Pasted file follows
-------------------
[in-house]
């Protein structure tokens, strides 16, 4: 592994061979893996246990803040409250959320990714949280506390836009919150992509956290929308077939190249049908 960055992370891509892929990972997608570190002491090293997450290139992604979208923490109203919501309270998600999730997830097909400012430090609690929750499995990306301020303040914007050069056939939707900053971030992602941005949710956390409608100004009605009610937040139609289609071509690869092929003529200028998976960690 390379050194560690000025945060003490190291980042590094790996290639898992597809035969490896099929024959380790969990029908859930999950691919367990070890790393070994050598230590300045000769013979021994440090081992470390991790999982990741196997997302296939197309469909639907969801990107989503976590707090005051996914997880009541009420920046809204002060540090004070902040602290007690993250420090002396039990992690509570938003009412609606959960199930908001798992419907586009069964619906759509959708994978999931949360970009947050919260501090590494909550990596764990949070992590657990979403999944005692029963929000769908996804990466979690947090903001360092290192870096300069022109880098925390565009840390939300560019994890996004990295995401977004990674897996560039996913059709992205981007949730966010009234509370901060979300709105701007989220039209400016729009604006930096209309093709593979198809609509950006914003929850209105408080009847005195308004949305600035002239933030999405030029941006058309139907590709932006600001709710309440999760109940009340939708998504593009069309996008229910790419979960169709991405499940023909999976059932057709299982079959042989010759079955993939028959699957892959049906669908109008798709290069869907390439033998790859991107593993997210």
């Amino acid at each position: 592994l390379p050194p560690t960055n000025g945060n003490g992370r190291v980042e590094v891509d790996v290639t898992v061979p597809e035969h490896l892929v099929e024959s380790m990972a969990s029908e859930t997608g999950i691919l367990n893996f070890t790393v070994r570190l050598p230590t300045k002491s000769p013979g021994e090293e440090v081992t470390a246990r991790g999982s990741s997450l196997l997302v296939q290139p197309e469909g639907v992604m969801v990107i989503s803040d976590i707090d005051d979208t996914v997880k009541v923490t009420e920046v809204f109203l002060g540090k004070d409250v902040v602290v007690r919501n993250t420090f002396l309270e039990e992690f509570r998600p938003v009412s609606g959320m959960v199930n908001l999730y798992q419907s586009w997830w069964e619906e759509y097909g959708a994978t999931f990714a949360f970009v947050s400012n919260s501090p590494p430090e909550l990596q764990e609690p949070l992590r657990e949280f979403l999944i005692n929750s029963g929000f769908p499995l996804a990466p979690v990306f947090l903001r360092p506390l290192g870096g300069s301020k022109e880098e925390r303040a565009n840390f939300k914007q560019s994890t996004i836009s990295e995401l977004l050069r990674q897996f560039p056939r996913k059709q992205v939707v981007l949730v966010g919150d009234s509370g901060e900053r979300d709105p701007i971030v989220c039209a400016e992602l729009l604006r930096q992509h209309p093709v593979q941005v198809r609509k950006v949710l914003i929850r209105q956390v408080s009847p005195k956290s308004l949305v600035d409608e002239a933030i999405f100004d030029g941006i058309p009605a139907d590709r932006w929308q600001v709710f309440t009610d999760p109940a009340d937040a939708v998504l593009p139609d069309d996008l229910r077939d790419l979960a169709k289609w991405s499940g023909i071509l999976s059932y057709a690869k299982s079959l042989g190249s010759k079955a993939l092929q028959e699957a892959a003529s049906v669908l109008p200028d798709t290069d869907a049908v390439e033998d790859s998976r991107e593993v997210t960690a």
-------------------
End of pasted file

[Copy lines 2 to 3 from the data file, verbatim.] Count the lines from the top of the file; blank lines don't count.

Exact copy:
């Protein structure tokens, strides 16, 4: 592994061979893996246990803040409250959320990714949280506390836009919150992509956290929308077939190249049908 960055992370891509892929990972997608570190002491090293997450290139992604979208923490109203919501309270998600999730997830097909400012430090609690929750499995990306301020303040914007050069056939939707900053971030992602941005949710956390409608100004009605009610937040139609289609071509690869092929003529200028998976960690 390379050194560690000025945060003490190291980042590094790996290639898992597809035969490896099929024959380790969990029908859930999950691919367990070890790393070994050598230590300045000769013979021994440090081992470390991790999982990741196997997302296939197309469909639907969801990107989503976590707090005051996914997880009541009420920046809204002060540090004070902040602290007690993250420090002396039990992690509570938003009412609606959960199930908001798992419907586009069964619906759509959708994978999931949360970009947050919260501090590494909550990596764990949070992590657990979403999944005692029963929000769908996804990466979690947090903001360092290192870096300069022109880098925390565009840390939300560019994890996004990295995401977004990674897996560039996913059709992205981007949730966010009234509370901060979300709105701007989220039209400016729009604006930096209309093709593979198809609509950006914003929850209105408080009847005195308004949305600035002239933030999405030029941006058309139907590709932006600001709710309440999760109940009340939708998504593009069309996008229910790419979960169709991405499940023909999976059932057709299982079959042989010759079955993939028959699957892959049906669908109008798709290069869907390439033998790859991107593993997210």
């Amino acid at each position: 592994l390379p050194p560690t960055n000025g945060n003490g992370r190291v980042e590094v891509d790996v290639t898992v061979p597809e035969h490896l892929v099929e024959s380790m990972a969990s029908e859930t997608g999950i691919l367990n893996f070890t790393v070994r570190l050598p230590t300045k002491s000769p013979g021994e090293e440090v081992t470390a246990r991790g999982s990741s997450l196997l997302v296939q290139p197309e469909g639907v992604m969801v990107i989503s803040d976590i707090d005051d979208t996914v997880k009541v923490t009420e920046v809204f109203l002060g540090k004070d409250v902040v602290v007690r919501n993250t420090f002396l309270e039990e992690f509570r998600p938003v009412s609606g959320m959960v199930n908001l999730y798992q419907s586009w997830w069964e619906e759509y097909g959708a994978t999931f990714a949360f970009v947050s400012n919260s501090p590494p430090e909550l990596q764990e609690p949070l992590r657990e949280f979403l999944i005692n929750s029963g929000f769908p499995l996804a990466p979690v990306f947090l903001r360092p506390l290192g870096g300069s301020k022109e880098e925390r303040a565009n840390f939300k914007q560019s994890t996004i836009s990295e995401l977004l050069r990674q897996f560039p056939r996913k059709q992205v939707v981007l949730v966010g919150d009234s509370g901060e900053r979300d709105p701007i971030v989220c039209a400016e992602l729009l604006r930096q992509h209309p093709v593979q941005v198809r609509k950006v949710l914003i929850r209105q956390v408080s009847p005195k956290s308004l949305v600035d409608e002239a933030i999405f100004d030029g941006i058309p009605a139907d590709r932006w929308q600001v709710f309440t009610d999760p109940a009340d937040a939708v998504l593009p139609d069309d996008l229910r077939d790419l979960a169709k289609w991405s499940g023909i071509l999976s059932y057709a690869k299982s079959l042989g190249s010759k079955a993939l092929q028959e699957a892959a003529s049906v669908l109008p200028d798709t290069d869907a049908v390439e033998d790859s998976r991107e593993v997210t960690a």